Forum for Science, Industry and Business

Sponsored by:     3M 
Search our Site:

 

Markerless motion capture offers a new angle on tennis injuries

18.01.2012
A new approach to motion capture technology is offering fresh insights into tennis injuries – and orthopedic injuries in general.

Researchers studied three types of tennis serves, and identified one in particular, called a “kick” serve, which creates the highest potential for shoulder injury.

The results, published in a recent issue of Annals of Biomedical Engineering, could aid sports training and rehab, said Alison Sheets, assistant professor of mechanical engineering at Ohio State University.

With further development, she added, doctors could use her “markerless motion capture” technique to diagnose patients.

“The potential for markerless motion capture in medicine is vast and exciting, because it can quantify how a person moves without the need to attach electronic markers or other equipment to their body,” Sheets said. “People can move naturally, and in a natural setting outside of a laboratory.”

Traditional motion capture technology works by attaching markers to a subject’s skin or clothing and tracking them as the subject moves, she explained. The markers can emit an electronic signal or reflect light, and the associated wiring and other equipment can limit or otherwise influence people’s movement. Moreover, the tracking has to take place in a laboratory setting, where lighting and background are carefully controlled.

Sheets and her colleagues are working to do away with the markers and take motion capture out of the laboratory.

For a project at Stanford University – where Sheets was a postdoctoral researcher before coming to Ohio State – she was part of a team that designed a system of eight video cameras that record a person’s movements at the same time, each shooting from a different angle.

A computer program combines the images to identify the 3D volume and shape of the person in each video frame. By comparing this shape to precise body measurements of the person under study, researchers can pinpoint the parts of the body that engage for a particular action, such as serving a tennis ball.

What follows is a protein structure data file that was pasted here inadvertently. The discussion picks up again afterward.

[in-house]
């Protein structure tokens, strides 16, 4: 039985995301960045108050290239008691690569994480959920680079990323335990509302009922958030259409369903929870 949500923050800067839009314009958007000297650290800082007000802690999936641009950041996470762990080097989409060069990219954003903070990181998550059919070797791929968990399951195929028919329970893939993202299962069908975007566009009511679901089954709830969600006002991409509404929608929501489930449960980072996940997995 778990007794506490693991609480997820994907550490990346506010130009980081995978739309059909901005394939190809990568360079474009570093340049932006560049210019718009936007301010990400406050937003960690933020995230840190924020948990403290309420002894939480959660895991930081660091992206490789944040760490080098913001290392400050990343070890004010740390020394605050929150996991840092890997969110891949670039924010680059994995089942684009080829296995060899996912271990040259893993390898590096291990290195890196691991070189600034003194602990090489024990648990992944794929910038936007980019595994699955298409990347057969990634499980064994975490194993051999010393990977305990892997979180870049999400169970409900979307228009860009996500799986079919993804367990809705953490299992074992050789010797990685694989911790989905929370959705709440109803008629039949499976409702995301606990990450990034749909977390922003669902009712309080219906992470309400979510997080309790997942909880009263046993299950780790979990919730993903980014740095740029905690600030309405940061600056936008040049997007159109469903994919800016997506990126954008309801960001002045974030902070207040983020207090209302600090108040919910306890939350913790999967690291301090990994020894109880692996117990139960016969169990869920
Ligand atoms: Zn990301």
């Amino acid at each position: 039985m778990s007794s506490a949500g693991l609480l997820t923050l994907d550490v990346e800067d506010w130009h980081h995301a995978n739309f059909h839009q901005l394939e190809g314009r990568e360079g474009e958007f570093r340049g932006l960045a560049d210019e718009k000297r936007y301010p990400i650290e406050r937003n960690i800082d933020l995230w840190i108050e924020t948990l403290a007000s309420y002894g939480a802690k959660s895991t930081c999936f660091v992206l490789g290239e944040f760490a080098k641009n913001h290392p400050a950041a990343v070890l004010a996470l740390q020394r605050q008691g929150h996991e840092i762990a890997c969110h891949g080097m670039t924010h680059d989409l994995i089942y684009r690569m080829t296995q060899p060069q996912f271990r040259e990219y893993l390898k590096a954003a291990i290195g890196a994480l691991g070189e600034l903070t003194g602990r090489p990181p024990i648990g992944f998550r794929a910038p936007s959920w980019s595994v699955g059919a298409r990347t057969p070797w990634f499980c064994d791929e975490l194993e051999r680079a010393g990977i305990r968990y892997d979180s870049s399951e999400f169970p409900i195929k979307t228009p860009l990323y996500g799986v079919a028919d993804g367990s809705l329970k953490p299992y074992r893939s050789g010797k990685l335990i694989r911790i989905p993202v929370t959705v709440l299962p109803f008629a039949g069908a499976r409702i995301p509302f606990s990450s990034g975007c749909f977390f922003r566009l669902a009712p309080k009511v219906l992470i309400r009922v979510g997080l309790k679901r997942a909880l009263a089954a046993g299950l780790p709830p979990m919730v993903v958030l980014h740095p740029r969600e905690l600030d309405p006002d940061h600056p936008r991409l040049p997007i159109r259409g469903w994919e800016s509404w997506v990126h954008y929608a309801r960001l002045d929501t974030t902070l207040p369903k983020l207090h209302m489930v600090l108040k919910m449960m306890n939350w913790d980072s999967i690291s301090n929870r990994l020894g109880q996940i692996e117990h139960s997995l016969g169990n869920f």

Study coauthor Marc Safran, MD, an expert in shoulder surgery at Stanford, proposed the project in order to investigate why he’d seen an uptick in the number of tennis players with shoulder injuries. Safran’s own 2005 research had shown that tennis injury rates had risen to as high as 20 injuries per 1,000 hours played, with most injuries to the upper body.

“To understand the cause of these injuries, we wanted to study how players move in a real, game-like situation,” Sheets said.

They recruited seven members of the Stanford men’s varsity tennis team for the study. The serve is the most often performed stroke in the game, so researchers focused on gauging the effects of three common types of serves on the players’ back, arm, and shoulder joints.

A tennis serve is analogous to a baseball pitch, in that a player must deliver the ball to particular location. In baseball, it’s the “strike zone,” and in tennis it’s the “service box,” an in-bounds section of the opposite side of the court. And – just like a pitcher – a server artfully delivers the ball to make it harder to hit.

The first serve in the study, the “flat” serve, is a straight shot down the center of the court – similar to a pitcher’s fastball. The second, the “slice” serve, requires the player to brush the racquet against the ball sideways during the hit. That gives the ball a slight spin that makes it skid across the ground and take an unpredictable bounce – somewhat analogous to the unpredictable flight of baseball’s knuckle ball.

The last, the “kick” serve, requires the player to brush the ball upwards from underneath, giving it a lot of topspin. Just like a pitcher’s curve ball, the kick serve sends the ball sideways along a wide arc. Ideally, it drops into the opponent’s service box from high above, and produces an equally steep bounce.

Sheets draws one big difference between a tennis serve and a baseball pitch, however.

“In baseball, a pitcher uses the arm like a whip. The movement is sequential – shoulder, elbow, wrist. But in tennis, the shoulder and elbow move together toward the ball, followed by the elbow alone and then finally the wrist, so that the racquet is moving the fastest right before ball impact.”

“For the flat serve, the player puts almost of all of the energy into moving the racquet in the forward direction,” she continued. “But for the kick serve, the player is also trying to precisely time upwards and sideways racquet movements to generate that characteristic spin.”

The study examined the difference in body positioning for the three serves. Researchers measured the distance between the vertical center line of a player’s body and the hitting surface of the racquet when the player hit the ball. For the kick serve, players swung the racquet closer to the center -- about 21 cm (8 inches) and 16 cm (6 inches) closer than for the flat serve and slice serve, respectively. The players also extended the racquet farther behind them for the kick serve: 8 cm (3 inches) farther than for the flat serve.